The dichotomy here is that while employers are aware they should do higher, many, especially larger firms, are bogged down by institutionalised practices stopping them from making positive changes.
That is clearly hurting employees. In a poll by consulting firm Kantar, which ranked Singapore because the second-worst place globally for workplace diversity, one in 4 Singaporeans reported feeling bullied at work and unable to talk up.
In one other survey by Hays Recruitment, 61 per cent of respondents were adamant that their leaders were biased towards promoting individuals who “think, look or act like them”.
Ageism has also been flagged as a priority, with one-third of respondents saying age was an element that would lower their possibilities of being chosen for a job.
These statistics paint a depressing picture and makes one wonder, are employees in Singapore living under a façade of peace and harmony?
In the long term, a growing population of disenfranchised employees will impede the power of organisations to draw and retain the obligatory talent to drive business growth.
Hard truths about DEI
The issue with showing even an iota of doubt about DEI is, one immediately gets labelled a racist, or a misogynist, amongst other things. In consequence, many businesses now have a set of pledges and affirmations to placate the wokerati.
They may even hire a diversity manager, or send their staff for diversity training, naively pondering that a number of hours of re-education can overturn a lifetime of prejudices.
What is probably the worst thing to advertise diversity is a hiring quota. As a substitute of judging candidates for his or her skills, there’s a directive and insistence that candidates must come from a specific race or gender.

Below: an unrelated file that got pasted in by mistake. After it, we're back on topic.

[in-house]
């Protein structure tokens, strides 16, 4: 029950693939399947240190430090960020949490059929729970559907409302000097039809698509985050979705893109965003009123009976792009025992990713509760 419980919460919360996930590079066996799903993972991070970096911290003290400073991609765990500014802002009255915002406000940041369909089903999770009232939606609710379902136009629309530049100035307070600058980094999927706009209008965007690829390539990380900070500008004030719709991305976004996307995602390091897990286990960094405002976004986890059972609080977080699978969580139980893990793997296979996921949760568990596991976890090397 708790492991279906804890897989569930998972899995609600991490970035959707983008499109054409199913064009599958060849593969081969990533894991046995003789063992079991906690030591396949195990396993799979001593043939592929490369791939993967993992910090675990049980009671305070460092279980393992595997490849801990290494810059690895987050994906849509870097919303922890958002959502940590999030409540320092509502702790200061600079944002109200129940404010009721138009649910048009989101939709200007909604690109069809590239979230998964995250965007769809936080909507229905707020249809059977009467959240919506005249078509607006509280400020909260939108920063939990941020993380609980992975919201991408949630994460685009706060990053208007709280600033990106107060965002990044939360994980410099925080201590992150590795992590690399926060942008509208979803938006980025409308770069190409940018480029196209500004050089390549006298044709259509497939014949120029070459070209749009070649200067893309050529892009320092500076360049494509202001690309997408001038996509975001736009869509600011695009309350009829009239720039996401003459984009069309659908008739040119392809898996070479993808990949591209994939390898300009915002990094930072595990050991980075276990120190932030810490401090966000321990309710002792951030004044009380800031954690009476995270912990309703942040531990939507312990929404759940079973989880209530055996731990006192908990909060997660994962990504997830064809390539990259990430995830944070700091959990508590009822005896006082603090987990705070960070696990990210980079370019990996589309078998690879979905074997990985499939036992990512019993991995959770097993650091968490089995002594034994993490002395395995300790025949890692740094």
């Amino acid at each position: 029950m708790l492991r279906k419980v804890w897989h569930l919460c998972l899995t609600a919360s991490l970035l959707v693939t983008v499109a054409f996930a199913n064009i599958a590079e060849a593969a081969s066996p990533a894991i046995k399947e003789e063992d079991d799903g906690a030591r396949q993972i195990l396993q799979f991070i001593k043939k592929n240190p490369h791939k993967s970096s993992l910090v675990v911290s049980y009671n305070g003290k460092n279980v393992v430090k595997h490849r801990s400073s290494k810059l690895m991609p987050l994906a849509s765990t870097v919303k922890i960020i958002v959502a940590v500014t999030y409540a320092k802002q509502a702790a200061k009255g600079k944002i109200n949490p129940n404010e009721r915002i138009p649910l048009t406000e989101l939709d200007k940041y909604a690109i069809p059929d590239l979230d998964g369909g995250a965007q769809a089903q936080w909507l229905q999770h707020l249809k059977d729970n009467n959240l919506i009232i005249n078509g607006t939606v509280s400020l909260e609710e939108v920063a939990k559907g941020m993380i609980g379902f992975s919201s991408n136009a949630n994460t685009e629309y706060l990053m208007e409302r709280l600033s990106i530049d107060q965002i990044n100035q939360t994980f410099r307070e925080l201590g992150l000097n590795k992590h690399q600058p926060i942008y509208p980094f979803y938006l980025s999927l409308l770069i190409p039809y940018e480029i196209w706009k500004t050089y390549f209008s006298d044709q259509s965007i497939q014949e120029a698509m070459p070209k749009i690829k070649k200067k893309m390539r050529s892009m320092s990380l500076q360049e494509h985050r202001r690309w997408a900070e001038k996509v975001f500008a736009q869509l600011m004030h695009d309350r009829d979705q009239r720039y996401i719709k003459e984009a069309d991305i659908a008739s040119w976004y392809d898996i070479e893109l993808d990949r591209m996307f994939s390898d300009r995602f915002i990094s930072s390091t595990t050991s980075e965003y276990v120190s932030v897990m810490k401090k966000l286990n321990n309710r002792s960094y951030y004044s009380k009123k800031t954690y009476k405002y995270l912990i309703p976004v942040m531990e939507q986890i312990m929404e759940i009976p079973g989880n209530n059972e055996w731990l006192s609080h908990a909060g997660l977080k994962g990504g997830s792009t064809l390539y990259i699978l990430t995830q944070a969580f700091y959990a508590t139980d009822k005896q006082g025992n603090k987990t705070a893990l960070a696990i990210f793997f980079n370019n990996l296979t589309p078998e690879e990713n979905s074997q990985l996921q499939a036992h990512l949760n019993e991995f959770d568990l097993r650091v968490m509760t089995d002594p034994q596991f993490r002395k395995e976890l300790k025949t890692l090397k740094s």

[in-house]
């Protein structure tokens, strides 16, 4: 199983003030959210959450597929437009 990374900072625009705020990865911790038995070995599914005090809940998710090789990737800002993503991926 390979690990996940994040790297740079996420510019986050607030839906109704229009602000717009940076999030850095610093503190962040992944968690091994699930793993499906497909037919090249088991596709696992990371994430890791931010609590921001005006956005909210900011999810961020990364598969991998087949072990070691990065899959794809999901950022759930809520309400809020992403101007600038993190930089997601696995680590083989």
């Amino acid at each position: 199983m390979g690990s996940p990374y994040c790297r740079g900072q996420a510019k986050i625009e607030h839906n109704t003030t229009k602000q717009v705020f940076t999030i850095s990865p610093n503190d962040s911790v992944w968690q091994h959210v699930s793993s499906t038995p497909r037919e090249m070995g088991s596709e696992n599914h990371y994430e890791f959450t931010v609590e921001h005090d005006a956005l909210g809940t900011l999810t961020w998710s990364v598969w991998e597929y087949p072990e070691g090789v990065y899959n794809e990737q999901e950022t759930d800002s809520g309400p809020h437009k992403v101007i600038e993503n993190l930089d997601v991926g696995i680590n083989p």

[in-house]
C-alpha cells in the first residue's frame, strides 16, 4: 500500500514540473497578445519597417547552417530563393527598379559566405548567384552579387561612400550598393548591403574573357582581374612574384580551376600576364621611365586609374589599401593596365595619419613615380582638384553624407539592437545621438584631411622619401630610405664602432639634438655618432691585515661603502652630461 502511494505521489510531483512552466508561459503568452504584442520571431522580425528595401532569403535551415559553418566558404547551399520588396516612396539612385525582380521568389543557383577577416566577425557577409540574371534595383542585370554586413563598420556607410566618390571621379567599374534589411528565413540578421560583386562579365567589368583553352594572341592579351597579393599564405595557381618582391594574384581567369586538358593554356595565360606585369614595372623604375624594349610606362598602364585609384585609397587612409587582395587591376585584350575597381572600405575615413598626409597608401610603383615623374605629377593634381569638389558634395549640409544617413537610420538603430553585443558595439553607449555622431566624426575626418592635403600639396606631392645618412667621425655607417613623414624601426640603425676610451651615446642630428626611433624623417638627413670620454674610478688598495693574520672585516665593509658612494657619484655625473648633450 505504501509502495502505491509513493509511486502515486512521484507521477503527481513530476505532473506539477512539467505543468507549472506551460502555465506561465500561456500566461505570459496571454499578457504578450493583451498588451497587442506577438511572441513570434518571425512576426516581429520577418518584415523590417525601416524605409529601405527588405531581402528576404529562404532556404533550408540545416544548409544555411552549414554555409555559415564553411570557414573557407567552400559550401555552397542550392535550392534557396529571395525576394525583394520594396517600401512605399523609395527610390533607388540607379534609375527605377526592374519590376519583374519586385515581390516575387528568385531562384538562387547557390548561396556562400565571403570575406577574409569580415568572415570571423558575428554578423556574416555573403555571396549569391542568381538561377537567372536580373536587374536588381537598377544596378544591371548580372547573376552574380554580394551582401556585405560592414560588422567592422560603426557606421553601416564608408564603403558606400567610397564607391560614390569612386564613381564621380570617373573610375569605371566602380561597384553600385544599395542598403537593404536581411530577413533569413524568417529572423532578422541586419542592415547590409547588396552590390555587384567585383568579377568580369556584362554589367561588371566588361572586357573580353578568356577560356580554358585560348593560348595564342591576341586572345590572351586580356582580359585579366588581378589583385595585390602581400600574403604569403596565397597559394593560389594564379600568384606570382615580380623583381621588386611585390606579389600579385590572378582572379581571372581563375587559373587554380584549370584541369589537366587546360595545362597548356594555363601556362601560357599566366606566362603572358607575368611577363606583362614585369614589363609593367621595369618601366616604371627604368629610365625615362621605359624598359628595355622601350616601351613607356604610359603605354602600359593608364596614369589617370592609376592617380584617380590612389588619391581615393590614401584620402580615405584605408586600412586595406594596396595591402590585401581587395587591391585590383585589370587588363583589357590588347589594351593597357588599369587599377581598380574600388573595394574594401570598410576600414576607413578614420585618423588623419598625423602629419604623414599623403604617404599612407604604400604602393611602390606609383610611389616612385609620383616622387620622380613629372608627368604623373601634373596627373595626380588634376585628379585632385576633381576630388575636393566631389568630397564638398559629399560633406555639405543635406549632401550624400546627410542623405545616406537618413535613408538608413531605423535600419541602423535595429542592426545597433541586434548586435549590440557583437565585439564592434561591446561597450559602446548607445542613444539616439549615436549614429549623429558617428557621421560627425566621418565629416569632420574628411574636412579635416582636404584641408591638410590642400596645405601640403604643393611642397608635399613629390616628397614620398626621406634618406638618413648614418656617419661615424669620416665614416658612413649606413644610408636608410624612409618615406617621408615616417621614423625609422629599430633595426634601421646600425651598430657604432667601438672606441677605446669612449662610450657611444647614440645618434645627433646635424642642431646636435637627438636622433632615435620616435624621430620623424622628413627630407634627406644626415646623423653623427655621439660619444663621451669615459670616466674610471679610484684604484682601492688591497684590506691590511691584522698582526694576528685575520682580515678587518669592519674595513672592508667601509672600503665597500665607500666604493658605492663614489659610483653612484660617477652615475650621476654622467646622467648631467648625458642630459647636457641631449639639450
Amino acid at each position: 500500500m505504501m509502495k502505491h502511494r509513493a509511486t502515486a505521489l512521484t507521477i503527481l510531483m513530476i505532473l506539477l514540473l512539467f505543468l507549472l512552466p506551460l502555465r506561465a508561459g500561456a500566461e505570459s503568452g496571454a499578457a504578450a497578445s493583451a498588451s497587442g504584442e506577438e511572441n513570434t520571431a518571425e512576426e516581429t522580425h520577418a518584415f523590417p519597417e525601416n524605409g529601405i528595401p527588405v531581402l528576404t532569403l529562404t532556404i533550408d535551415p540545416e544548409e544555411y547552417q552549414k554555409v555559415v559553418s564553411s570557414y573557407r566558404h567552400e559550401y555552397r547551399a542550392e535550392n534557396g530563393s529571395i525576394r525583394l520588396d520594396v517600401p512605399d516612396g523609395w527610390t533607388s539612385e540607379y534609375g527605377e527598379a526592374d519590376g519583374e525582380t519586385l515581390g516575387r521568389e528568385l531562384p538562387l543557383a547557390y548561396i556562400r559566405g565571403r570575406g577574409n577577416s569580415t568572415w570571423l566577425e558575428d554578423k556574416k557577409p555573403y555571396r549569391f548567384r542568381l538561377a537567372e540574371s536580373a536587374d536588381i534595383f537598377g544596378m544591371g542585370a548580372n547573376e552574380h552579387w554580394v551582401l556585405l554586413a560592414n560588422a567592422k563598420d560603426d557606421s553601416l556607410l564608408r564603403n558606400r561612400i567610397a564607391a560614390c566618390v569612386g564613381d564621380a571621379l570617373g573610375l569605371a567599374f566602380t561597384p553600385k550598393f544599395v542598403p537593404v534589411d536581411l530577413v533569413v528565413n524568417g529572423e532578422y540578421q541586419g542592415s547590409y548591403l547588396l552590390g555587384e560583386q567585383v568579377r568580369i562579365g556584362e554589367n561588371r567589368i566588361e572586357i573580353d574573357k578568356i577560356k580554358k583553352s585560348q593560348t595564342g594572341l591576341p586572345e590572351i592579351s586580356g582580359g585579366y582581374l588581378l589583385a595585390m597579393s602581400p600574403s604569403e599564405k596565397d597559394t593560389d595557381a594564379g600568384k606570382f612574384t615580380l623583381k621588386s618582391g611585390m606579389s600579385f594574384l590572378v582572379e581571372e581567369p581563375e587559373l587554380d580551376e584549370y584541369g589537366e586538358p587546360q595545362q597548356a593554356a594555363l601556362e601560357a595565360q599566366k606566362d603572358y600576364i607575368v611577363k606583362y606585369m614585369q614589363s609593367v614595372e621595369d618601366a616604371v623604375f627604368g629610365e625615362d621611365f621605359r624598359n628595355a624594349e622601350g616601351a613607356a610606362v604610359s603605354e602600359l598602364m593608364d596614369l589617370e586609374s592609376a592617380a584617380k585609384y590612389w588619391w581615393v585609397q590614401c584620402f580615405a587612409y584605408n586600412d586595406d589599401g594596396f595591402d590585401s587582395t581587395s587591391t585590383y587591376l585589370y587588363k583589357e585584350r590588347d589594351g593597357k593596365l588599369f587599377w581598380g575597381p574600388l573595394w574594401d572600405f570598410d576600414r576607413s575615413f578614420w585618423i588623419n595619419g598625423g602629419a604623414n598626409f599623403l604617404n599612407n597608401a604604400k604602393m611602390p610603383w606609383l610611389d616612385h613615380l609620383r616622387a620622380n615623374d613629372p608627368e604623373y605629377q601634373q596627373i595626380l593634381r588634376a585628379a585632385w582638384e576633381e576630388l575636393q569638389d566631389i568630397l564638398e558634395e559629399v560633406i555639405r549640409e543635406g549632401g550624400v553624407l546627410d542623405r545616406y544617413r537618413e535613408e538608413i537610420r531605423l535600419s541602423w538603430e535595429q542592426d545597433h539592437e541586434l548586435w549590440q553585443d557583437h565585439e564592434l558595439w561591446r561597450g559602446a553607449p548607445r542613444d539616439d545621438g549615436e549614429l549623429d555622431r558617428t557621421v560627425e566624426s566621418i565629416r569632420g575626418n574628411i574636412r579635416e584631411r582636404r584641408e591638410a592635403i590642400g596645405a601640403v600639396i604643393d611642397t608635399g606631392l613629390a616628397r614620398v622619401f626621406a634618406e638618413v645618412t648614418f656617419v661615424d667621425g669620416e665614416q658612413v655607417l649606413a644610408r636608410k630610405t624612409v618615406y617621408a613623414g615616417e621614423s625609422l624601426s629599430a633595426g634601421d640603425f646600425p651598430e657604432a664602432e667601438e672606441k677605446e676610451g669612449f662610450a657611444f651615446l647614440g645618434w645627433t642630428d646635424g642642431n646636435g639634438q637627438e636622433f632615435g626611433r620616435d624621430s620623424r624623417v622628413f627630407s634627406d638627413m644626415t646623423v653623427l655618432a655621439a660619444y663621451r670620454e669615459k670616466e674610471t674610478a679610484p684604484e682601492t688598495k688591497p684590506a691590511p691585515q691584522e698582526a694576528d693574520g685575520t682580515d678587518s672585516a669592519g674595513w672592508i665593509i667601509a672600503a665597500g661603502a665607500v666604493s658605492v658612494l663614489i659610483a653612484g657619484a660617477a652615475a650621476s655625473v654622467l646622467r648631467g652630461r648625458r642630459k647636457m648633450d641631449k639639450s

This myopic manner will definitely backfire because corporations might find yourself with a United Nations of staff but no person capable enough to do the work. It also makes a mockery out of the DEI process and reduces it right into a box-ticking exercise.
While there are initiatives to deal with DEI on the workplace, they often don’t go far or deep enough.
The OneWorkplace.sg (OWP) programme, for instance, focuses on the mixing between local and non-local workforce. While laudable, it simplifies the workplace divide and fails to deal with the chasm between employers and employees, and even employees themselves.
Meanwhile, the Tripartite Alliance for Fair & Progressive Employment Practices (TAFEP) has several guidelines, and employers can pledge to be a TAFEP partner. Nonetheless, they aren’t legally binding.
Employees haven’t any way of knowing they’re indeed omitted for a job due to their age or sexual orientation. There’s also nothing an worker can do if their colleagues consistently speak of their Mother Tongue as an alternative of using the lingua franca.
At the tip of the day, DEI policies are probably not reaching the workspaces that need them probably the most. Specifically, small-medium enterprises which might be less concerned about litigation or brand name.
In a standard and somewhat intolerant society, organisations don’t actually need to alter, but they do need to look as in the event that they are.
Featured Image Credit: Zuehlke Singapore